It’s absolutely terrible. When I went to see the the new Woody Allen movie last week, I noticed as soon as the previews that the projection was out of focus. (The previous ads and trash were projected with something else, and looked just fine. Irony. Whatever.) I went out side to complain, which I don’t think I’ve ever done before. I found a guy in the lobby with a suit and a gold name tag, and explained the problem. He said he’d have them refocus, and got on his walkie talkie as I hustled back to my seat.
A few more previews rolled by, with no change. I figure, maybe they’re going to fix it when the main feature starts? Now, Midnight in Paris opens with a bunch of static shots of the city, and of course still shots are where you can the focus most clearly. And it was just terrible. Anyway, to make a long story short, I went out and complained to the same guy again, and it still wasn’t fixed. The movie was watchable, but it sure detracted from it. I’m going to be keeping an eye on Regal Cinema South Beach in the future (this was in auditorium #4), and I’m not putting up with that crap again.
I was reminded of this when I read Roger Ebert’s column about crappy movie projection yesterday. His biggest complaint is how dim many movies look today. Turns out the culprit is the misuse of the Sony 3D projector (pictured above). The double lens is supposed to be attached only for 3D movies, but many theaters leave it on for all features, because it’s a pain for them to swap in and out. The thing is, this lens blocks 50% of the light even for 2D movies. You’re supposed to look for a double beam of light, one stacked on top of the other. If you see that, you’re being shown an inferior picture, and you should complain. (More information here from a conscientious theater operator.)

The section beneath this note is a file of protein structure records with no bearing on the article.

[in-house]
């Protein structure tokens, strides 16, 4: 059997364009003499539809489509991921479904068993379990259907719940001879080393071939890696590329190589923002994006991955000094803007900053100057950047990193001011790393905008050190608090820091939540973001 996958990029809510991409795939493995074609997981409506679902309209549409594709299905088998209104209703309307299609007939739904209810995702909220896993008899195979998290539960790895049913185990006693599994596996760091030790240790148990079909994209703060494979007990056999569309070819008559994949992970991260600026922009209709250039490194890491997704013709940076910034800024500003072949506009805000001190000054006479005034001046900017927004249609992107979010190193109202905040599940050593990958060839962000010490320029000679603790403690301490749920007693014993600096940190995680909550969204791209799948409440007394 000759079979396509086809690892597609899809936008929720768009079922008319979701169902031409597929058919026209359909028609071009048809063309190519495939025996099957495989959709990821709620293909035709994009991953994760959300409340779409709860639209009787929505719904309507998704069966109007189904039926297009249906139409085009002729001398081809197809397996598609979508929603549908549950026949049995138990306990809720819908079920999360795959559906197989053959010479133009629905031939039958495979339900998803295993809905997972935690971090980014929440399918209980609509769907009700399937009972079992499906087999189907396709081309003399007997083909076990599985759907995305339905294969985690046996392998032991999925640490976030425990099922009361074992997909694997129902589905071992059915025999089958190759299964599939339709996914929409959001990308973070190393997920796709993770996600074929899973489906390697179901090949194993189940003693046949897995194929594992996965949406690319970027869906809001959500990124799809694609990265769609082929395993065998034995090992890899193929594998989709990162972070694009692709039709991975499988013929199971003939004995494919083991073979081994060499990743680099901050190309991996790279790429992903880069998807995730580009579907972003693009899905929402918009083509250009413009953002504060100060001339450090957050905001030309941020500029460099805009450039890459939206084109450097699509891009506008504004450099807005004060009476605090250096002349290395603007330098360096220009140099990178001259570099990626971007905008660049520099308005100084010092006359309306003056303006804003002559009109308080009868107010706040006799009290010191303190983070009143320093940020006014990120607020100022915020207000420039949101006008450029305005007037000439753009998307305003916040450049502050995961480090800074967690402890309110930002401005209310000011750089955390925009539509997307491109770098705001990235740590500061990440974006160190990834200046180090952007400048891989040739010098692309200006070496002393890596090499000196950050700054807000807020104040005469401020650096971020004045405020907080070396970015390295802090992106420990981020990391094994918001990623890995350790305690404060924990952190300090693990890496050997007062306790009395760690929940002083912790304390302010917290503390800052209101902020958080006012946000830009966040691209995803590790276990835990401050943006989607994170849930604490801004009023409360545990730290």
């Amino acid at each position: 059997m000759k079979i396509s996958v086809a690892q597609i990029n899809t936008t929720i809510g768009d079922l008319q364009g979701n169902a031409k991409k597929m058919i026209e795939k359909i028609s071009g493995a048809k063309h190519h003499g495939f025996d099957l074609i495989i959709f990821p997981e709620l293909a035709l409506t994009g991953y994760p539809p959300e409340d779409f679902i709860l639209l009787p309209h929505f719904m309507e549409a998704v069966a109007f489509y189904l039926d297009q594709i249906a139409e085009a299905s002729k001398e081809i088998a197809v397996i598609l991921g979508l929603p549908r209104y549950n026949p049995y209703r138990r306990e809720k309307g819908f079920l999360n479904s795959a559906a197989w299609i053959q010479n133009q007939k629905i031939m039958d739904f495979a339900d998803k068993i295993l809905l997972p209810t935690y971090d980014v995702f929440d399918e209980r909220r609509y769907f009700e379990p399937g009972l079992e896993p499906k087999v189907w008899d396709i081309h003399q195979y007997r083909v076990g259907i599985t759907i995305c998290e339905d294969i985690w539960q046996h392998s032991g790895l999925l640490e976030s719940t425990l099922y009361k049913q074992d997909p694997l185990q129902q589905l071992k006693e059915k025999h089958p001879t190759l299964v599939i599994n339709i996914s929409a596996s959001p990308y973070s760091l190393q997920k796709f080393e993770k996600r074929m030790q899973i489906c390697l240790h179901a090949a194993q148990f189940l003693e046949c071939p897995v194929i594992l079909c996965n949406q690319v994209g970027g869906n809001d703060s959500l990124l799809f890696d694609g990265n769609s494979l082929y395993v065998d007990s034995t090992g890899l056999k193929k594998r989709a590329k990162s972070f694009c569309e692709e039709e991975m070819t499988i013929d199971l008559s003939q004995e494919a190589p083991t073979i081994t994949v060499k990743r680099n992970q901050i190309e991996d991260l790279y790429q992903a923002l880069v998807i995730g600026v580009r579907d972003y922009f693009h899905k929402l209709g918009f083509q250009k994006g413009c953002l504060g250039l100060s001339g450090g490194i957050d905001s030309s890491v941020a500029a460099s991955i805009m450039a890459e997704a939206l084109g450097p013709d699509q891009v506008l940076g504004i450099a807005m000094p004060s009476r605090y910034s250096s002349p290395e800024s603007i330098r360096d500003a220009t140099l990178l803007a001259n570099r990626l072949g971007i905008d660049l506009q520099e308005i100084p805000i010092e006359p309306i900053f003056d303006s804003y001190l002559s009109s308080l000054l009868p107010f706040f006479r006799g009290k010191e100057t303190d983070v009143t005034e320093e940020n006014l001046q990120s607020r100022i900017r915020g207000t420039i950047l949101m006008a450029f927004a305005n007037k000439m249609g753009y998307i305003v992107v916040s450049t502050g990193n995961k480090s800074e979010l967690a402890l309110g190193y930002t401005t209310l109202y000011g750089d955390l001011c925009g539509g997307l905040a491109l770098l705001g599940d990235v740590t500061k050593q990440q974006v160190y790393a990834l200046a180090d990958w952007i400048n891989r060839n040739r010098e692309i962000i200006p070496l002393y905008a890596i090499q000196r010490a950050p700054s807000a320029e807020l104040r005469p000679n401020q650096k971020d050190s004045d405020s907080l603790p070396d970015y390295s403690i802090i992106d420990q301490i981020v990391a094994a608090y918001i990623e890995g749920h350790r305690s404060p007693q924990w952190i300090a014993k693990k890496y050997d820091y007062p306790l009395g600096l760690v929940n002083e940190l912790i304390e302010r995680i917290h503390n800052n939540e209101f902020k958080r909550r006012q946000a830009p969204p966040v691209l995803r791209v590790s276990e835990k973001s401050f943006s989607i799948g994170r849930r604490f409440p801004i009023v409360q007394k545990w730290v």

It’s all pretty crazy given how expensive movies are, and how easy they are to pirate. Theaters should be trying to disincentivize people from piracy by providing the best possible experience, yet they seem to be moving in the direction of doing the exact opposite.
The good news in all this is that, at least here in Miami, a number of new independent cinemas have cropped up. There’s the upgraded and moved Miami Beach Cinematheque, Miami-Dade’s Tower Theater, and the Coral Gables Art Cinema. (I saw the Herzog 3D movie there a few weeks ago, so I’m going to keep an eye on them with that too. But presumably “Art Cinema” in the title = people who care about movies.) Luckily these places show a lot more of the films I actually want to see, and while the Regal South Beach is pretty good about keeping the small-audience features in rotation, one more experience like the one with Midnight in Paris and I’m not going back.
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